Let's not forget mountain bikes: first we had 26” wheels and tyres and they worked fine for 30 years, until a wheel manufacturer convinced a bike manufacturer that they could increase sales by introducing 27.5” wheels – because supposedly they were better over bumps. Then 29ers came about, for the same reason. 29ers are actually the same rim diameter as 700c road wheels, making manufacturing those rims cheaper on account of economies of scale. Did prices reflect that? Did they ever...!


Then there are hydraulic or cable-operated disc brakes. Yes, they do stop better in the wet, albeit at the expense of extra weight. They can also be noisy, and if you get chain lube on them, good luck to you! They are great if you ride in the Alps or in pouring rain, less so anywhere else. On my road bikes I don't miss disc brakes, but that's probably because I know how to adjust my calipers. I could do stoppies all day long, even on my Brompton.


Since we're talking about rim brakes: chainstay mounted ones were a disaster. Not only would they stop working properly after a couple of wet rides but they are extremely awkward to adjust because of their position. There was a reason they didn't become mainstream...


Electronic shifting falls in the nice-to-have category, unless your battery runs out of juice 50km from home. The one thing that riders forget about electronic gears is that technology changes quickly and spare parts will be difficult to obtain in 10 years time. Non-indexed friction shifters and derailleurs without electronics will go on virtually forever.


You may have heard of Ceramic Speed and their £400 derailleur jockey wheels. If you're into snake oil, knock yourself out and purchase a pair. The efficiency gains will be acutely felt - by your wallet.


The photo below illustrates not only a nice orange frame but also how "innovation" often is a huge step backwards. If you look closely, you'll see that bike is running a 1x (one by) chainset. The advantage supposedly is that you can do away with a front derailleur. Sounds good in theory but in practice you run the risk of the chain dropping off the chainring, requiring the installation of a chain guide where a front derailleur normally would sit. You also need a (heavier) rear derailleur with a clutch to take up the chain slap the longer chain requires to fit around the 50T dinner plate-sized largest sprocket of the cassette. You end up with 11 or 12 gears where before you had at least 18 (there's some duplication on 2x or 3x systems) so the steps between gears are larger, which is not good.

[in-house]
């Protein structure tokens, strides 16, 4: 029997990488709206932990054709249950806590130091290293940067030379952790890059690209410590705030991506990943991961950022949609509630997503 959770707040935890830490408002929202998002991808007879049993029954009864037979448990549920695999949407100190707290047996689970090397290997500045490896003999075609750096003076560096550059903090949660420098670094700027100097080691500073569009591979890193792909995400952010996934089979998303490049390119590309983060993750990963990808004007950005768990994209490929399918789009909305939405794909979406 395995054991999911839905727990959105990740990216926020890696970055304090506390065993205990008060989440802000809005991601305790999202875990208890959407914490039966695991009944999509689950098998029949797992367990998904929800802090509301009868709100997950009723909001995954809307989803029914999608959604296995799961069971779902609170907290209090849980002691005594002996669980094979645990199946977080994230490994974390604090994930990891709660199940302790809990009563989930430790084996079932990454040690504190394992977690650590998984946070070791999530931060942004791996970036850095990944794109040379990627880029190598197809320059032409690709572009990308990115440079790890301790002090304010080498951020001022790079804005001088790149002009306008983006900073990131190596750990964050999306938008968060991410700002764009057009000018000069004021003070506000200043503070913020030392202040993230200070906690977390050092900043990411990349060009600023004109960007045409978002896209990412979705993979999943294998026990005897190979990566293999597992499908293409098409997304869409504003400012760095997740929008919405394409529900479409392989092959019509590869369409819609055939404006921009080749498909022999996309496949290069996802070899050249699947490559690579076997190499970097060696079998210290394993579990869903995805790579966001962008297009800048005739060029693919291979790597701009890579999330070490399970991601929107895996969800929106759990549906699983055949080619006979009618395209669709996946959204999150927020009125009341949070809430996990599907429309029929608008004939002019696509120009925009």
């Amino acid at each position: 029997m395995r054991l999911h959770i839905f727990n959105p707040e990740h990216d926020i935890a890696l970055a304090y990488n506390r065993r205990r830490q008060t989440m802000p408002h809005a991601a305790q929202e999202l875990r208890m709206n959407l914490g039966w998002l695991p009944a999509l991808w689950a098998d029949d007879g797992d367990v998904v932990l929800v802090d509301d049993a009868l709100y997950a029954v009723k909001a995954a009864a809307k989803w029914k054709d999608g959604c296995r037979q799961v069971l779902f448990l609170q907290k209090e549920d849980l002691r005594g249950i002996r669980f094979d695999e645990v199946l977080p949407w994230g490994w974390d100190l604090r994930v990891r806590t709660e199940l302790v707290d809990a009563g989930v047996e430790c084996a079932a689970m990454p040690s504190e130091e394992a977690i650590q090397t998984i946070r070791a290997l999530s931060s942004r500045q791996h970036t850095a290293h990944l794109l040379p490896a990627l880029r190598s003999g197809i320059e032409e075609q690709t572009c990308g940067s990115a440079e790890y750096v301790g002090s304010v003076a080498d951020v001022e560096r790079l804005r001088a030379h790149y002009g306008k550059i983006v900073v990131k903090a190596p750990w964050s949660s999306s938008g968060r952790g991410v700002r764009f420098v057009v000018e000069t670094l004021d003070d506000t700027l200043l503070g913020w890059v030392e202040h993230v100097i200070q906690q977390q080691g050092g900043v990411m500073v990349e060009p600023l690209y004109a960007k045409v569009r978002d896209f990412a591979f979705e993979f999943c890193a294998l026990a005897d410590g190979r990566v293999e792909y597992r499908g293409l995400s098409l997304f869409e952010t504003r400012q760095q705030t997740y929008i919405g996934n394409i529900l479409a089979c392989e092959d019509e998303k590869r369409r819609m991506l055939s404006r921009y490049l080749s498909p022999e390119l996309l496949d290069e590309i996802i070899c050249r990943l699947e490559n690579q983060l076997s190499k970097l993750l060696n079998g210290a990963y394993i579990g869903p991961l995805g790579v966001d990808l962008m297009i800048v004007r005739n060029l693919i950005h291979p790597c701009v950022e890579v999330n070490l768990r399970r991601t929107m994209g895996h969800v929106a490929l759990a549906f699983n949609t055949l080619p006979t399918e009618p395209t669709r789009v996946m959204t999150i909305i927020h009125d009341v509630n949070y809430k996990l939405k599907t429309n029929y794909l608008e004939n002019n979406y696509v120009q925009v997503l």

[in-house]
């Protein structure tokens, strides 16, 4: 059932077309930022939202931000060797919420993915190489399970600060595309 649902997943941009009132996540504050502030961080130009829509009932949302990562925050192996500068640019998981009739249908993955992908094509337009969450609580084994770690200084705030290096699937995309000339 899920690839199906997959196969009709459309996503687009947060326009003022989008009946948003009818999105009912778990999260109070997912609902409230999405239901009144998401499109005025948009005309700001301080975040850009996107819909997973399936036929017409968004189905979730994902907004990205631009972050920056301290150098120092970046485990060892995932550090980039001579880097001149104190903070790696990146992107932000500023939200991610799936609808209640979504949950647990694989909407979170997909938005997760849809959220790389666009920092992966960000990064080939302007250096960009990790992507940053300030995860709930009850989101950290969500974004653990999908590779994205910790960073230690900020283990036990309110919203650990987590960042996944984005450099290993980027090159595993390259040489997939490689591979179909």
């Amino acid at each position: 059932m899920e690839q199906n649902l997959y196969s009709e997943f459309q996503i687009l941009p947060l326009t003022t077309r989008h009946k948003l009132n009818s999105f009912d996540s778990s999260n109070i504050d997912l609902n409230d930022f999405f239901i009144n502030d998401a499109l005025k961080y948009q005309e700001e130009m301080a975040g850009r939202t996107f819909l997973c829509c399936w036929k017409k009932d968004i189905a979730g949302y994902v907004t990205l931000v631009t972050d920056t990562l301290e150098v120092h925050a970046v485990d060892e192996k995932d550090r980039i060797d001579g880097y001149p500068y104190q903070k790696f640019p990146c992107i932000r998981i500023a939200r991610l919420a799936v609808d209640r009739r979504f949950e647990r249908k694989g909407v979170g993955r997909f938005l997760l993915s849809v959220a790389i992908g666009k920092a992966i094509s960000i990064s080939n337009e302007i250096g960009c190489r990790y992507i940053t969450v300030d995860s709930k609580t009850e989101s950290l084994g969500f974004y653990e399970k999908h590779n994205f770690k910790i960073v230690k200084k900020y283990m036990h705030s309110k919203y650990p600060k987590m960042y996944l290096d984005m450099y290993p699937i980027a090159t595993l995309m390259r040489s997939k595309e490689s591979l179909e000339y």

To top it all off, having 10, 11, 12, or 13 speed cassettes made mixing road and mountain bike drive train components impossible as they have a different cable pull ratios. A mechanical 9 speed triple really is the best of all worlds: tight steps between each gear, few duplicate gears and a wide gear range.


Gravel bikes are '20s marketing speak for cyclo-cross bikes because the cycling industry needed to increase sales. The reason “gravel bike” sales overtook CX bikes' sales is simple: no matter what you call them, these bikes are the two-wheeled Swiss Army knife. They are a great example of the power of marketing. If n+1 isn't your thing, get one of these. Keep in mind that gravel bikes come in two different wheel size flavours: 700c and 650B. They are interchangeable on many frames. Another way for wheel manufacturers to increase turnover. Smart, isn't it...?